A major development in the history of Tibetan Buddhism occurred in the late 14th or early 15th century when a greatBuddhist reformer named Tsong-kha-pa established the Dge-lugs-pa school, known more popularly as the Yellow Hats. In 1578, representatives of this school succeeded in converting the Mongol Altan Khan, and, under the Khan's sponsorship, their leader (the so-called third Dalai Lama) gained considerable monastic power. In the middle of the 17th century the Mongol overlords established the fifth Dalai Lama as the theocratic ruler of Tibet. The succeeding Dalai lamas, who were regarded as successive incarnationsof the bodhisattva Avalokiteˆvara, held this position duringmuch of the remainder of the premodern period, ruling fromthe capital, Lhasa.
The fifth Dalai Lama instituted the high office of Panchen Lama for the abbot of the Tashilhunpo monastery, located to the west of Lhasa. The Panchen lamas were regarded assuccessive incarnations of the buddha Amit(bha. Unlike the Dalai Lama, the Panchen Lama has usually been recognized only as a spiritual ruler.
Throughout much of Tibetan history many of the great monasteries were controlled by aristocratic abbots who were able to marry and pass along their monastic possessions to their sons. Monks were often warriors, and monasteries became armed fortresses. The Manchus in the18th century and subsequently the British, the Nationalist Chinese, and the Chinese communists have all tried to exploit the division of power between the Panchen and the Dalai lamas for their own ends. In 1959, after the Dalai Lama fled to India, the Chinese communists took over his temporal powers.
Under Chinese rule, Tibetan Buddhists have suffered periods of persecution, some of them severe. Not surprisingly, this has strengthened the bond between Buddhism and nationalist resistance.

Mongolia
The distinctive form of Buddhism that developed in Tibet has exerted a strong influence on neighbouring areas and peoples. Most important in this regard was the conversion of the Mongol tribes to the north and east of Tibet. There are some indications that Buddhism was present among the Mongols as early as the 4th century, but the sources are scarce. It is clear, however, that during the 13th centuryclose relationships developed between the Mongol court in China and some of the leaders of Tibetan Buddhism. Kublai Khan himself became a supporter of the Tibetan form of Buddhism. Kublai Khan's Tibetan advisers helped to develop a block script for the Mongolian language, and many Buddhist texts were translated from Tibetan into Mongolian. In general, however, the religion failed to gain widespread popular support during this period.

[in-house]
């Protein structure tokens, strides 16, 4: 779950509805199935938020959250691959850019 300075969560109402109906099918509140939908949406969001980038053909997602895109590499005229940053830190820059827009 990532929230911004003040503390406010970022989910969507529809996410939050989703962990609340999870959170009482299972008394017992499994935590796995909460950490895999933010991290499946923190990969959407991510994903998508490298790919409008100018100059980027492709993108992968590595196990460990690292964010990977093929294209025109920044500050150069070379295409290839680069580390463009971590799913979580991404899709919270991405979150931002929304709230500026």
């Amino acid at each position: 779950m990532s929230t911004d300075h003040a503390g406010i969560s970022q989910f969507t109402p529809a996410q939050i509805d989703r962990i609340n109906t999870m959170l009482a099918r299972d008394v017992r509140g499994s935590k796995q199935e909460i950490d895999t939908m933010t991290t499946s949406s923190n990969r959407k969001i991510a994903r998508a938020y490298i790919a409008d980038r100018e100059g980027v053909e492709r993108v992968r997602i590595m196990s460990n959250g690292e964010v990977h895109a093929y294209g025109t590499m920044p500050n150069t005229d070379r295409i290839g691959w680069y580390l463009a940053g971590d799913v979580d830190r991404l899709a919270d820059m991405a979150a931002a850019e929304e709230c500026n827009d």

In 1578 a new situation developed when the Altan Khan accepted the Dge-lugs-pa version of the Tibetan tradition and supported its spread among his followers at all levels of Mongol society. Over the centuries the Mongols developed their own very rich Buddhist traditions. Mongolian scholars translated a large corpus of texts from Tibetan, and they produced their own sophisticated originaltexts. The Mongols based their Buddhist doctrine, practice, and communal organization on Tibetan models, but they developed and adapted them in a distinctive way.
Between 1280 and 1368 China was part of the Mongol empire, and the Mongols established their variant of Tibetan Buddhism in China. When they no longer held power in China, they continued to maintain the traditions they had developed in their homeland in the Central Asian steppes. During the 20th century, however, Mongolian Buddhism has been undermined by the communist regimes that have ruled in the Mongol areas of the Soviet Union, Mongolia, and China.
Historical development
Tibet, Mongolia, and the Himalayan kingdoms
The Himalayan kingdoms
Tibetan Buddhism has also exerted a considerable influence in the Himalayan kingdoms situated along Tibet's southern border. In Nepal Buddhism has been influenced by both India and Tibet. Though the Buddha was born in the southern part of the area that is now Nepal, at Lumbini, about 15 miles (24 kilometres) from Kapilavatthu (Kapilavastu), the Buddhist religion seems to have been actively propagated only later, probably under Aˆoka. By the 8th century Nepal had fallen into the cultural orbit of Tibet. A few centuries later, as a result of the Muslim invasions of India, both Hindus (such as the Brahmanic Gurkha aristocracy) and Buddhists took refuge in the country. In modern times Buddhist prayer wheels and flagsare reminders of the direct influence of Tibetan Buddhism. The Indian heritage is especially evident in the caste system that embraces Buddhists and non-Buddhists alike.
In Bhutan a Tibetan lama introduced Buddhism and a Tibetan style of hierarchical theocracy in the 17th century AD. The Buddhism practiced in Bhutan has been influenced by the Tibetan BkaÆ-brgyud-pa sect, which has stressed the magical benefits of living in caves and has not enforced on its clergy the discipline of celibacy. Buddhism in Bhutan, like Buddhism in Nepal, is coming into increasing contact with modernizing forces that are beginning to undermine many of its traditional practices.

Buddhism in the West


During the long course of Buddhist history, Buddhist influences have from time to time reached the Western world. Though the evidence is weak, some scholars have suggested that, about the beginning of the Christian era, Buddhist monks and teachings had reached as far as Egypt. There are occasional references to what seem to be Buddhist traditions in the writings of the Church Fathers. Inaddition, a version of the biography of the Buddha, known as the story of Barlaam and Josaphat, had a considerable dissemination in medieval Europe. In fact, the Buddha-figure in the story came to be recognized as a Christian saint.